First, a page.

fixed rate, but they can't afford, if they can't get four times their


salary they're not going to get anything. It's a double bind for


everyone. Going to the business section of the Telegraph, US accuses


China of spying on metal groups and the US Attorney`General has laid


charges against some Chinese military officials for stealing US


business secrets. This is a big story. We've known it for some time


in the United States that the Chinese have been stealing secrets.


China has been put on notice behind closed doors, subtly, out of public


view, saying this has to stop. The Chinese have insisted on saying that


it's not happening, that they want evidence that this is happening. So


now, a firm has gotten specific evidence that these five individuals


in particular, who were named, with the military, out of a union nit


Shanghai have been responsible `` unit in Shanghai have been


responsible for hacking US steel, nuclear, aluminium, and so this,


well, this has repercussions for the UK. One of the companies was westing


house. They were involved with the nuclear reactors, I think three of


them are in Cumbria, the project by New Generation. What information do


the kienees have about this nuclear reactor ` Chinese. This could be a


security issue. The Attorney`General's office that has


laid out the charges. You used to work in the State Department. This


is a headache for you guys. You are the international arm of American


foreign policy. You guys have got to deal with the Chinese on a


day`to`day basis. Oh, yes. How will this affect that relationship?


Chiepees foreign `` Chinese Foreign Minister says it's a pack of lies,


there's no evidence of this and that it's going to hurt some of our


projects we're working on, cyber security, for example, and one of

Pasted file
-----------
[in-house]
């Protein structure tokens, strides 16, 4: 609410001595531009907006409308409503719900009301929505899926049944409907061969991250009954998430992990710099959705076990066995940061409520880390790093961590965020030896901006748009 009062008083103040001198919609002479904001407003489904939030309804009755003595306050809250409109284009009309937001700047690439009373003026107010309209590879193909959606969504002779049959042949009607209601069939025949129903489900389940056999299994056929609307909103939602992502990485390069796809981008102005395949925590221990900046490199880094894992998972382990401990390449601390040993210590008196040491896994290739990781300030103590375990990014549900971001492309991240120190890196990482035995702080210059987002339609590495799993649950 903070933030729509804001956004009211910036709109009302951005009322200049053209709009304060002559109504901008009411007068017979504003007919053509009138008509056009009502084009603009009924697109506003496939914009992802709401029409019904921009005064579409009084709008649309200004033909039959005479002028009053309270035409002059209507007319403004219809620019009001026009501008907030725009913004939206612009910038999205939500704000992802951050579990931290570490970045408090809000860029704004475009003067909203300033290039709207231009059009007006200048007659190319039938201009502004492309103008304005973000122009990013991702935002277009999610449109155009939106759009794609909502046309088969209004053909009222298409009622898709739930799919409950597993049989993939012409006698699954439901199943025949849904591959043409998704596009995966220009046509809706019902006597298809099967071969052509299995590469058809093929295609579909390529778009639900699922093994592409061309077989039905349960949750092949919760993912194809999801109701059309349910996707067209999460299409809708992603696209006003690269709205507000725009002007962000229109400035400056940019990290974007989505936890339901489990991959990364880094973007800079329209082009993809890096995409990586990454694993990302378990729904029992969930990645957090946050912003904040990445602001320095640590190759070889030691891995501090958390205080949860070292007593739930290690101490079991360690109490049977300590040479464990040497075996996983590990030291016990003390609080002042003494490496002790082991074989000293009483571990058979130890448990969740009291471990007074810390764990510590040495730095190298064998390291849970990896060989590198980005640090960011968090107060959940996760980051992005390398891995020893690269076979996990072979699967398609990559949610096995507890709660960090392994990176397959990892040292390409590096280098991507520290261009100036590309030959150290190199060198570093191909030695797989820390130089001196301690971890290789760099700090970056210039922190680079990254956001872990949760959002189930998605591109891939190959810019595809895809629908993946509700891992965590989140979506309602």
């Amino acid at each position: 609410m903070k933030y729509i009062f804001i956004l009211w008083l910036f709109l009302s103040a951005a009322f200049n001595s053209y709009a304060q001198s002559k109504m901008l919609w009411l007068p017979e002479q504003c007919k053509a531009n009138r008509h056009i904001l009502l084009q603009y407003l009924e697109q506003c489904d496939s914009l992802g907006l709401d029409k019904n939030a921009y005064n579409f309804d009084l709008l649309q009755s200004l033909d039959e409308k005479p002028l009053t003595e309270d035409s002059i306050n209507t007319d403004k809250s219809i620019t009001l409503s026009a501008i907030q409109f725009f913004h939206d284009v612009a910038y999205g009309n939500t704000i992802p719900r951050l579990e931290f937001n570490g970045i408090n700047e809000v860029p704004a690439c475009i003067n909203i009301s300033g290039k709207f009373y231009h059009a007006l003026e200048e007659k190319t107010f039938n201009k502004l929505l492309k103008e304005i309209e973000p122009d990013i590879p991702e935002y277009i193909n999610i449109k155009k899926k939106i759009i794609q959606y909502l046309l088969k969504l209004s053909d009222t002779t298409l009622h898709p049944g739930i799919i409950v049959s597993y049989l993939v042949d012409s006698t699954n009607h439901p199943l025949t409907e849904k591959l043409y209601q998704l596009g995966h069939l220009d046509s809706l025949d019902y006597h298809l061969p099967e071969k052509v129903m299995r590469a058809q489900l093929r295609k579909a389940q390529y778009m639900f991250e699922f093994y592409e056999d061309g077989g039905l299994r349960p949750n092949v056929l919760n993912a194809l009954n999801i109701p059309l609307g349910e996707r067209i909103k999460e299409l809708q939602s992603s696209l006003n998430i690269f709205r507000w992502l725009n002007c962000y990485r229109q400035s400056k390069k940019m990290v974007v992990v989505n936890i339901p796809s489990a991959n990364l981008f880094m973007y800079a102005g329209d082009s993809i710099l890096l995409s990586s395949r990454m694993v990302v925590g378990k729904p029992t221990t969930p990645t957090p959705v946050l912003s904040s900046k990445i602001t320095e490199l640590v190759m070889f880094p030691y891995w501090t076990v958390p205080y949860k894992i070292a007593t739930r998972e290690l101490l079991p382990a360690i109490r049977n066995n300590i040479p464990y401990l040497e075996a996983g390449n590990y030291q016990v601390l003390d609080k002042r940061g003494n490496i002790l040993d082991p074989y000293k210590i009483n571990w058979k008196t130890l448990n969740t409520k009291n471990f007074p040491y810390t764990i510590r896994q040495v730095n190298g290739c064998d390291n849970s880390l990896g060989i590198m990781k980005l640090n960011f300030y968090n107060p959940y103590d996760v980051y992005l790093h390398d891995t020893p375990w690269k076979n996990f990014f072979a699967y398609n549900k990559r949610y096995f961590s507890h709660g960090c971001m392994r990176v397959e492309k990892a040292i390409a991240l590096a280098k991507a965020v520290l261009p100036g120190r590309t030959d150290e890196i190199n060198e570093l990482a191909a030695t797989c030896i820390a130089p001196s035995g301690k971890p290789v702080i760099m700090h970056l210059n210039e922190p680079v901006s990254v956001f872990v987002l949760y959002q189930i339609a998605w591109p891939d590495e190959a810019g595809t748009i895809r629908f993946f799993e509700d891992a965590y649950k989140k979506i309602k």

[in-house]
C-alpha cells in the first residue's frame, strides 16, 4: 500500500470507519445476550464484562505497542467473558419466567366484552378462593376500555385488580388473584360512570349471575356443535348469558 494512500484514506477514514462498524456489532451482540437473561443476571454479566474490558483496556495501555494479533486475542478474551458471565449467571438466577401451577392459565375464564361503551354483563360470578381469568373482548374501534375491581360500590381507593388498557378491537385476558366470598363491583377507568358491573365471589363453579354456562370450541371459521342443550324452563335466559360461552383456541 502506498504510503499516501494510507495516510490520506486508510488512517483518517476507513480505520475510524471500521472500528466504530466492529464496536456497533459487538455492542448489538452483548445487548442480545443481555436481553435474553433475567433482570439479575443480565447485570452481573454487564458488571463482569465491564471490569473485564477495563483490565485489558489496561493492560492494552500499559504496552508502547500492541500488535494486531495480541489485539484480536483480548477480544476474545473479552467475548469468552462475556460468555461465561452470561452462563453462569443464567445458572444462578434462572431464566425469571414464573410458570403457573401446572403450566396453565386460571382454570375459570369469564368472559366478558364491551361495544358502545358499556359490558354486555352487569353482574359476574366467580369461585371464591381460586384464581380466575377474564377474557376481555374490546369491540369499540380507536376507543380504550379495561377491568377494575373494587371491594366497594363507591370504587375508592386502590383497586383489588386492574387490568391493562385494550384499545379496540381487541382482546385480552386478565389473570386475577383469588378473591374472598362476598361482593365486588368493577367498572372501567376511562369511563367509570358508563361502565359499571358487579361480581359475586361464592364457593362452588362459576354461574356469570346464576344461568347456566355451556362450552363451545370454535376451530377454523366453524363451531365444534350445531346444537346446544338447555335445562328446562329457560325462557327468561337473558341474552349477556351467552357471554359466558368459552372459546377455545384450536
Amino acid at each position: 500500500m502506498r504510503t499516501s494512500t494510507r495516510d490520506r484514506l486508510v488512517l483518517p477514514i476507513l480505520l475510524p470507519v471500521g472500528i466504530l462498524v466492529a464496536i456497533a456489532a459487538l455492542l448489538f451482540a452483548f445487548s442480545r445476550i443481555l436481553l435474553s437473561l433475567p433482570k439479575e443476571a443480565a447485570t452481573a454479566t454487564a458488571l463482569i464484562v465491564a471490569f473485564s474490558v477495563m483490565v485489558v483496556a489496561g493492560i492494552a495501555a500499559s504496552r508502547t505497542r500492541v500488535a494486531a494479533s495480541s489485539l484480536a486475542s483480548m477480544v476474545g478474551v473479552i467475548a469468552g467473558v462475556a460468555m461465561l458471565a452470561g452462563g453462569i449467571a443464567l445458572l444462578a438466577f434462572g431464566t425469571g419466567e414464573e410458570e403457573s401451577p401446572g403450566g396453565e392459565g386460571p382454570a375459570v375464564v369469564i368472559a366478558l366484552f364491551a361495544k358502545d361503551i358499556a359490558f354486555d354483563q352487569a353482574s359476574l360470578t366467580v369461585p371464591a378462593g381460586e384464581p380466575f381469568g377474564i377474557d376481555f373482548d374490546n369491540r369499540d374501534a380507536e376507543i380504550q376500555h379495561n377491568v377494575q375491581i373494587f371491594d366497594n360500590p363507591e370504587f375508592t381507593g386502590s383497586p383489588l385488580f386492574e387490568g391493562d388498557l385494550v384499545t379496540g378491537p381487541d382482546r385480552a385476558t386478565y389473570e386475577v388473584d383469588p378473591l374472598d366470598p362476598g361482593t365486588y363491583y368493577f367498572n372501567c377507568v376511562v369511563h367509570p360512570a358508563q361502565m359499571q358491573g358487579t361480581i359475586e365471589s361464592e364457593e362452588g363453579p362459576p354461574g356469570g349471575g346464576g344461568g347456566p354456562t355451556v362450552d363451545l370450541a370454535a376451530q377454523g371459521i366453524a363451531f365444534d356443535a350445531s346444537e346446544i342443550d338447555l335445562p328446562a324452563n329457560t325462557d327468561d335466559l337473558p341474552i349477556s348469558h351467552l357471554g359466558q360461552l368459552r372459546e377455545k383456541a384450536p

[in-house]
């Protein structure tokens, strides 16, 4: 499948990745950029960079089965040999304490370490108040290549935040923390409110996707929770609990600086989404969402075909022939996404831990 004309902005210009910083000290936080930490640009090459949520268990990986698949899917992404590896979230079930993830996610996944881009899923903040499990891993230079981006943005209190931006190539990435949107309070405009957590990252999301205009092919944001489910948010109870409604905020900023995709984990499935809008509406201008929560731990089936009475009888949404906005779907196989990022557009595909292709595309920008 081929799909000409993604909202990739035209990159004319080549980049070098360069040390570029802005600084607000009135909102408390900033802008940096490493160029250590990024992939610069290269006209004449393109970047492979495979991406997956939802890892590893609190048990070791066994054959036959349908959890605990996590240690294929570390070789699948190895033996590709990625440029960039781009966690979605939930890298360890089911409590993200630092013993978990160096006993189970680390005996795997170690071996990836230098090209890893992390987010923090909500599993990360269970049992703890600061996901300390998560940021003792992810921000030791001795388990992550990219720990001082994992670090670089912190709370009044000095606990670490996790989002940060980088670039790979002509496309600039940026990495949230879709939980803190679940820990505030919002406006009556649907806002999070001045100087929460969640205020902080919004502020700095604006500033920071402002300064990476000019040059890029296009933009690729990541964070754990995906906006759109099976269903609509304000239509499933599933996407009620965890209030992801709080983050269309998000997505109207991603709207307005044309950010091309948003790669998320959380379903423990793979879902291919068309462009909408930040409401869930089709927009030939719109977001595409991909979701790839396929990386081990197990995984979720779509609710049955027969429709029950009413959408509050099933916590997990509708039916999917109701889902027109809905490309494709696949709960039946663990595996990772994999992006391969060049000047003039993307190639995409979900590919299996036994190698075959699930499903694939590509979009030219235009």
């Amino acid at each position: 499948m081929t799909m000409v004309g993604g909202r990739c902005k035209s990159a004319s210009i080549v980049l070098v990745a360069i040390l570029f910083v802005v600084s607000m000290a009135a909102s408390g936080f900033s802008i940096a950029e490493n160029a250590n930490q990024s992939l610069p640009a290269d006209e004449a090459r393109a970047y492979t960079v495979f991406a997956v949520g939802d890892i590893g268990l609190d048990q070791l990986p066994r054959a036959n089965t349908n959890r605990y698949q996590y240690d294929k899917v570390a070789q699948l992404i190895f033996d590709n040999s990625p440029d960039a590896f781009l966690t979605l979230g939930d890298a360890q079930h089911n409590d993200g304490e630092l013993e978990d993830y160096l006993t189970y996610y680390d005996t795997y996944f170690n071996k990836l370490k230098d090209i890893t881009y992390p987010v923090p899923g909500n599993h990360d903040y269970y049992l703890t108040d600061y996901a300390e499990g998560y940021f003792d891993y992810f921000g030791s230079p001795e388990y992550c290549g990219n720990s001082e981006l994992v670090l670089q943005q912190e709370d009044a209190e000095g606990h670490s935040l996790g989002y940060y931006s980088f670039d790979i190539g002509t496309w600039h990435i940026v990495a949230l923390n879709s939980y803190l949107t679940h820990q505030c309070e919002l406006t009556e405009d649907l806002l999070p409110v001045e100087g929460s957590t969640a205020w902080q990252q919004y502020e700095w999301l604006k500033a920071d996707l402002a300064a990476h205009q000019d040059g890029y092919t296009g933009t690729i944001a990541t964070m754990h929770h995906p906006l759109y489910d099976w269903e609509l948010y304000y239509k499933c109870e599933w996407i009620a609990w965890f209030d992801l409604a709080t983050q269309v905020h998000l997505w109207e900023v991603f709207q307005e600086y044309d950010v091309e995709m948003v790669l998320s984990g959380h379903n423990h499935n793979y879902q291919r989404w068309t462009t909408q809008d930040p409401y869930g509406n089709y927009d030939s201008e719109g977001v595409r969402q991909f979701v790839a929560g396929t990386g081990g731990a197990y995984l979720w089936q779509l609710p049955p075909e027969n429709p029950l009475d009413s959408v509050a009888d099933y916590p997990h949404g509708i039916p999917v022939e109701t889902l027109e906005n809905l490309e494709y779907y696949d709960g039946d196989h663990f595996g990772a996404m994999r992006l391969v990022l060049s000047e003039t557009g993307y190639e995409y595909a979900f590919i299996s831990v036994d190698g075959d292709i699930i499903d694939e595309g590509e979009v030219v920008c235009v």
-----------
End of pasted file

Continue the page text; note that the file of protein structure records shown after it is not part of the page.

the things you have to do is just take the heat. It's so important for


American and global business that you don't have these secrets stolen


by governments and therefore, pulling the rug out from competition


and the market that you just have to take the heat on the diplomacy side.


I suspect the Chinese would say one, we didn't do this any way, so these


are all allegations. They would say that, wouldn't they? Secondly, they


probably will say that everyone's doing it. Yes, interestingly,


although what's interesting is that the Americans have named and shamed,


British Secret Service have been sound is the alarm bell on this


issue for a long time. There are known cases of the Chinese trying to


hack in or successfully hacking into British firms to steal intellectual


property rights. When David Cameron was in China in December, it was


raised there. There were kerbs about `` concerns about tie`ups with


Chinese firms and whether this telecoms company would then, by


using Chinese technology, would gain British companies and British


institutions. There is a wider issue. This is platant what they're


doing. They may `` blatant, they may deny it. They're very etents. It's


the military, so it's efficient. They're doing this with businesses.


Are they doing it with military hardware. Is this going to lay the


ground for cyber technology? We have become more open. The risks are


higher. The big industry in the United States were trying to move


into non`fossil fuels, one of the companies was a solar company. They


were constantly getting under cut with the pricing from Chinese


companies. Now they've learned it's because they had all the information


about what their pricing strategy was. So it's really caused some


difficulty for that industry in the United States. The Chinese would


also say famously, the Obama White House has decided in foreign policy


terms to pivot towards Asia. As a result, try to hem in the Chinese.


Obama went to Asia, not to Beijing, he went to all the other countries


and we know that there are territorial disputes reason Asia.


This is all part of trying to keep the Chinese down. I think that might